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Top Tips for a Monochrome Kitchen

Posted by admin on August 1, 2018 at 3:46 pm. Filed under: General

Black and white kitchens are a time-tested classic choice and their popularity does not seem to be fading. A monochrome kitchen adds sophistication and can be used perfectly in both traditional and contemporary designs. One of the best things about a monochromatic scheme is that it is versatile and can easily be incorporated using any aspect of a kitchen – from handles to splashbacks. In this post, we take a look at some examples and show you how you could apply them to your own kitchen.


A traditional monochrome kitchen that features white worktops and black shaker doors

Credit : Pinterest

Worktops and Cabinetry

The most obvious places to start is with cabinets and worktops. This kitchen beautifully demonstrates how effective a monochromatic colour palette can be in a traditional kitchen. With white worktops and black Shaker doors, the contrast could not be greater. The finer details, such as the black grout and the polished cabinet handles and hinges, link everything together to create harmonious look. You could achieve a similar aesthetic using our white sparkle worktops paired with Shaker doors, painted black using our fully bespoke service that allows you to select any colour from the Farrow & Ball range.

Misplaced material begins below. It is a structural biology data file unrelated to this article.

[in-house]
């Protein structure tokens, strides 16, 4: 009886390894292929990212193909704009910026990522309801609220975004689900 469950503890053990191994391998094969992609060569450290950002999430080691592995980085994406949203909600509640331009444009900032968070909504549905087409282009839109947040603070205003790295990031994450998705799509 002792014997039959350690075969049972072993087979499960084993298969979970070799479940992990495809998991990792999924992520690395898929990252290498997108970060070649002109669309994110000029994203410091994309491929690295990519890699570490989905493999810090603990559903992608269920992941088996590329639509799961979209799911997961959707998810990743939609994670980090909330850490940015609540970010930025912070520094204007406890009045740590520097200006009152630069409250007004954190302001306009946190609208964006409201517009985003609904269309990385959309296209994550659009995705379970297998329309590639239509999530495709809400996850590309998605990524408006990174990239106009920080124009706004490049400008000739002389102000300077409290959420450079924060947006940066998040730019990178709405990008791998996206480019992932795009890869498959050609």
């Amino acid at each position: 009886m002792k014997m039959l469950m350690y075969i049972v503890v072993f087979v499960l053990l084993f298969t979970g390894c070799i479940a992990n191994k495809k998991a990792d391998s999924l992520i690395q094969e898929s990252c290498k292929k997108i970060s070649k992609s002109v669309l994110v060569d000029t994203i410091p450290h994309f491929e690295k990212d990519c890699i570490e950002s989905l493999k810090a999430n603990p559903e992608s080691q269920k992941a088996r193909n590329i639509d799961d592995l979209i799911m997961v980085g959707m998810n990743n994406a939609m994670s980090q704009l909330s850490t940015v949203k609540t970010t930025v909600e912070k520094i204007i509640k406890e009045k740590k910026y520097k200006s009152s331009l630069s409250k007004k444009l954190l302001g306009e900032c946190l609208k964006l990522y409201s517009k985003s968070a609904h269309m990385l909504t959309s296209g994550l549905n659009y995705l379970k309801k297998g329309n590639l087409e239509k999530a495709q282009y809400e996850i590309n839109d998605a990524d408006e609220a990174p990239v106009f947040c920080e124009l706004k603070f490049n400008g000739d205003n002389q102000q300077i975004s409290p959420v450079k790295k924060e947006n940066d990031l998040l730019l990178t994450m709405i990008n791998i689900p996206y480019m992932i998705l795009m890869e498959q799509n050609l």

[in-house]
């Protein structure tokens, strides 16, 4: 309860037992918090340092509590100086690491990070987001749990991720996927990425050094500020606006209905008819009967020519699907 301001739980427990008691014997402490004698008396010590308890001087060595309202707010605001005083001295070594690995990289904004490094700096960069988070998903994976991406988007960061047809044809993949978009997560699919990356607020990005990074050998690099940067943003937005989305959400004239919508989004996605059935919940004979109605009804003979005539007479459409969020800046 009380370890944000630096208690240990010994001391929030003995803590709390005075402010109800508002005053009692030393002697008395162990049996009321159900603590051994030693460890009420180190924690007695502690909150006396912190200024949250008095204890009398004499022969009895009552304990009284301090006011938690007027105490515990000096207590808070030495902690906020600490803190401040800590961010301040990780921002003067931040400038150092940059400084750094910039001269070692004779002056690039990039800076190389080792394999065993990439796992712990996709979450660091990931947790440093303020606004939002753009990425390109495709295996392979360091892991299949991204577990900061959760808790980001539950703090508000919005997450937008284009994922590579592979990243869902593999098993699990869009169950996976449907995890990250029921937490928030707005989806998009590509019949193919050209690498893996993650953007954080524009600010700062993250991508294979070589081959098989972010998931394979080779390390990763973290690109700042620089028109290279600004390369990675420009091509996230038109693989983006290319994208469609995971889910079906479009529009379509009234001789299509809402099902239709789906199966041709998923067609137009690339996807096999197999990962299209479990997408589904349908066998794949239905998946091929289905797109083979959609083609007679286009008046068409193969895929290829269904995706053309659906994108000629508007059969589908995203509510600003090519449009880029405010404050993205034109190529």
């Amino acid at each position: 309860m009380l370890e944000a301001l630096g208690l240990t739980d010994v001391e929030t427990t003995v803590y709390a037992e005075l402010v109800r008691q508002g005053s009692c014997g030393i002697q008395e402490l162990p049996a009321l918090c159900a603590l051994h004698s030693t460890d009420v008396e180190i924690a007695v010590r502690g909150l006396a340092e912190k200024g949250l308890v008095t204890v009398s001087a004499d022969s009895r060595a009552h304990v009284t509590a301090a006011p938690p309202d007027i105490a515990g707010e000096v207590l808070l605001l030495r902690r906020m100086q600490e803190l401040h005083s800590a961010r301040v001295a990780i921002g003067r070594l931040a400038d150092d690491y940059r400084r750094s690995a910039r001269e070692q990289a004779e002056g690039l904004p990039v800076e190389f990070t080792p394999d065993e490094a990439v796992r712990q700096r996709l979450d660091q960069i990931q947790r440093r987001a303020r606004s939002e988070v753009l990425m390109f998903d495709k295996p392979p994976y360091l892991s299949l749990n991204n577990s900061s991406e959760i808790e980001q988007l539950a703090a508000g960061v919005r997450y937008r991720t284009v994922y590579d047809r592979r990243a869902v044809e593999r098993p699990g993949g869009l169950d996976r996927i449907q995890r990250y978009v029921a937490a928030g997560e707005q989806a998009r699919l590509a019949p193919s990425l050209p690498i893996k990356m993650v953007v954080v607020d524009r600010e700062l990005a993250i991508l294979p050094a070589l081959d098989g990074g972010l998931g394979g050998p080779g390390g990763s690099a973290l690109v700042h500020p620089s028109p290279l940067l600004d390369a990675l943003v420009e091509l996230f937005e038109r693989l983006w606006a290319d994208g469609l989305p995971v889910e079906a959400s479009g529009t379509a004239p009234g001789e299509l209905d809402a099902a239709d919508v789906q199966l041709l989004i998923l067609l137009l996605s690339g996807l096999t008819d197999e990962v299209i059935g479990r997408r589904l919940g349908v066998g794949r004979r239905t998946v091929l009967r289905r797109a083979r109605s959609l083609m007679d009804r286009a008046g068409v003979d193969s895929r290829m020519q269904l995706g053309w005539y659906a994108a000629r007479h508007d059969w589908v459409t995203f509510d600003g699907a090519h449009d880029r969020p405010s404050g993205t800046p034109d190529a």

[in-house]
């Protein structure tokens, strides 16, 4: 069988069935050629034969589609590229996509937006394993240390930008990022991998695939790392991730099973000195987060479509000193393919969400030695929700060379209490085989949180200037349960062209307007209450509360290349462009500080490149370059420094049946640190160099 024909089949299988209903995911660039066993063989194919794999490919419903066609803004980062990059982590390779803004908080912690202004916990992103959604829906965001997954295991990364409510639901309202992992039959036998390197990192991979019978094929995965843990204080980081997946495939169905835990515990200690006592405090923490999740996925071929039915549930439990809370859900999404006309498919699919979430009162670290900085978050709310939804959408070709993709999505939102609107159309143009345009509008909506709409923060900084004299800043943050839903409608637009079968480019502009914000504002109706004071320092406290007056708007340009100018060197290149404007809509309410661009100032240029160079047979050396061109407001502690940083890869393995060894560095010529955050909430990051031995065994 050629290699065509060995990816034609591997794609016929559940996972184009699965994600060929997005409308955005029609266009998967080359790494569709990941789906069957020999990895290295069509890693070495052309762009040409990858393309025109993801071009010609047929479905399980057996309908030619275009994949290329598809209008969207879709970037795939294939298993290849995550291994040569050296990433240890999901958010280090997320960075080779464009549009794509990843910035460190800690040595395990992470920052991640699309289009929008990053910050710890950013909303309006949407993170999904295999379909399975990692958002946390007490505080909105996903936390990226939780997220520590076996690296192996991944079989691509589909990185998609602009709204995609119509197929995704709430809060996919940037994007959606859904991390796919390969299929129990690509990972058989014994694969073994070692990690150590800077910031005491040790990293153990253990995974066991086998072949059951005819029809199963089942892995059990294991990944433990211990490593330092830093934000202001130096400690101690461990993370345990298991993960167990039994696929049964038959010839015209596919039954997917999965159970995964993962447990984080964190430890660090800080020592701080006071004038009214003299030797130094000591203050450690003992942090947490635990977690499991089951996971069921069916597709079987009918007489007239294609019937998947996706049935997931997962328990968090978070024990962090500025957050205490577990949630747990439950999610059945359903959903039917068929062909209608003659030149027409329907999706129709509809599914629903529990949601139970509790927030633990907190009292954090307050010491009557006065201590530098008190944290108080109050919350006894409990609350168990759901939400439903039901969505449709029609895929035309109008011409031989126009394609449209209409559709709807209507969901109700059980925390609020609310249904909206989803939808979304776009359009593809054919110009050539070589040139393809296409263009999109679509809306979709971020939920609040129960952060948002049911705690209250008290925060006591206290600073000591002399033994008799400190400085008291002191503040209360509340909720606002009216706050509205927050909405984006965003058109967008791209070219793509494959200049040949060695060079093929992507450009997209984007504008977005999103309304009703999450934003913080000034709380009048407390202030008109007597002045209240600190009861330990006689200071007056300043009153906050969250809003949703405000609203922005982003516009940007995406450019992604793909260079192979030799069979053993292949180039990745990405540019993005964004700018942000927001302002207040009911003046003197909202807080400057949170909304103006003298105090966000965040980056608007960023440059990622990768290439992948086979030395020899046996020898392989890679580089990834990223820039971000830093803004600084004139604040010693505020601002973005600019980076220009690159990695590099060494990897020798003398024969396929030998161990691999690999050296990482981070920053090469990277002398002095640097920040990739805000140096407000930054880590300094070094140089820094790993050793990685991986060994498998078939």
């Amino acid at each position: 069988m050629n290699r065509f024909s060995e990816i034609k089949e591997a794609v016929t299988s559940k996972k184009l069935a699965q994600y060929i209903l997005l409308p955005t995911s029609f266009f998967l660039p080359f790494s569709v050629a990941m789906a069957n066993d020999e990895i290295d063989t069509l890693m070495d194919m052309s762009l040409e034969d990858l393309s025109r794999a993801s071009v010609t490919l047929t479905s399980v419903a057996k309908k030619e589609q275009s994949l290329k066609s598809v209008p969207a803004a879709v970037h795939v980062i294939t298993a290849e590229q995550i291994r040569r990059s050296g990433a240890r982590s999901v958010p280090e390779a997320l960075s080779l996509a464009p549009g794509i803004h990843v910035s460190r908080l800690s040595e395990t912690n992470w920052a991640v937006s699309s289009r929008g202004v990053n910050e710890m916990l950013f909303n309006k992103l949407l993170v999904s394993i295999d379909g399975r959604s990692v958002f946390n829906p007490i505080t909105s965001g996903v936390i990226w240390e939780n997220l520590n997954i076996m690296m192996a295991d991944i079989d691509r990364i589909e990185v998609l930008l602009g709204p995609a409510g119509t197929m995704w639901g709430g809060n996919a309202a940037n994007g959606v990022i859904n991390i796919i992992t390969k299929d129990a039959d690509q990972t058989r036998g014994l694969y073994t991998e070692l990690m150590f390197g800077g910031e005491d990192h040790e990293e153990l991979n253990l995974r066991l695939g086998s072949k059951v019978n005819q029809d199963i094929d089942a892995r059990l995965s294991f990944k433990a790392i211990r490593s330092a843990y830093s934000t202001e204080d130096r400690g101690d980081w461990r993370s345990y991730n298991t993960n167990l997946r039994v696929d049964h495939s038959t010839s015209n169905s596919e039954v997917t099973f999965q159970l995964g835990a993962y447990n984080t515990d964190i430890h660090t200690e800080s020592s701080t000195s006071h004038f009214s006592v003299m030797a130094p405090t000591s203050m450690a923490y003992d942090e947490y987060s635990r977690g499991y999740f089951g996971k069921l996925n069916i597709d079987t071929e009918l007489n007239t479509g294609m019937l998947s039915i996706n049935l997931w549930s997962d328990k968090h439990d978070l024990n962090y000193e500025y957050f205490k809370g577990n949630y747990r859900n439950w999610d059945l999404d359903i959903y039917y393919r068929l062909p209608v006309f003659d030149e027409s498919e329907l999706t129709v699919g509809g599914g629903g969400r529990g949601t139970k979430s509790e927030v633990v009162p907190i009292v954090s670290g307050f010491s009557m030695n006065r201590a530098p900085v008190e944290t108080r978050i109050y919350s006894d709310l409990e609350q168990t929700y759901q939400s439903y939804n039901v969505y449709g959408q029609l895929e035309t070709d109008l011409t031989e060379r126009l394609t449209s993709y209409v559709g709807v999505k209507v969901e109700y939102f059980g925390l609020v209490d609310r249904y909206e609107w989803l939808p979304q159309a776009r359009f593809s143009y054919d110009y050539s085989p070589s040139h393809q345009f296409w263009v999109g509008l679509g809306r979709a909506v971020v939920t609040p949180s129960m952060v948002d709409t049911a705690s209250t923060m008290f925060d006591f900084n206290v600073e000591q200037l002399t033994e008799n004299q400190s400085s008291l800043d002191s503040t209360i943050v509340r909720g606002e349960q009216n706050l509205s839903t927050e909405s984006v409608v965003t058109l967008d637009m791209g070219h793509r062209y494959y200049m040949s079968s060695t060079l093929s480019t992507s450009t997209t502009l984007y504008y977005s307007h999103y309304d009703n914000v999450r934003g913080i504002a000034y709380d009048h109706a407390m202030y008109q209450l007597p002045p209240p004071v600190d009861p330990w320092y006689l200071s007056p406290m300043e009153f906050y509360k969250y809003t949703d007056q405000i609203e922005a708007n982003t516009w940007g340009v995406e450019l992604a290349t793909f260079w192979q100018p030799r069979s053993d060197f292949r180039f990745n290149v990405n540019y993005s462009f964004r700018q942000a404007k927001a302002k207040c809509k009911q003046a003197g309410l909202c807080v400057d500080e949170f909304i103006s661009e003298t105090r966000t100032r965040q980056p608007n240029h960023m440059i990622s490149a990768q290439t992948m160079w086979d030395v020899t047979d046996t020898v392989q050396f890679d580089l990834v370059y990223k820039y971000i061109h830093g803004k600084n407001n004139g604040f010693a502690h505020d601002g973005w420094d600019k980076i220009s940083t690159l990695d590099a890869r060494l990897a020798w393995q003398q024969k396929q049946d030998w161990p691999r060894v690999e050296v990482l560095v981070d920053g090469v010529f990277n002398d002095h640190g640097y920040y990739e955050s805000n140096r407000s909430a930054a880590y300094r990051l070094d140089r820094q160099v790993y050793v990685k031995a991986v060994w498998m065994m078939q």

The look of this set of minimalistic Nordic monochrome kitchen shelves can be achieved using our black oak floating shelves

Credit : avenuelifestyle

Kitchen Shelves

Open shelving is incredibly popular currently and provides a practical choice for a number of settings. In this kitchen, Norwegian designers Kine and Kristoffer created a minimalistic Nordic monochrome kitchen and installed these stylish and slimline black shelves. Against the pure white wall, these shelves not only display the couple’s beautiful crockery but also frame it, transforming the shelves into a piece of art in their own right. This technique proves how easy it is to utilise monochrome design in your own kitchen. Our black oak floating shelves on a white wall will produce a similar effect or alternatively, you could use our painted oak white floating shelves on a black wall.

If you find black in a monochrome kitchen to be too overpowering, try more muted grey tones.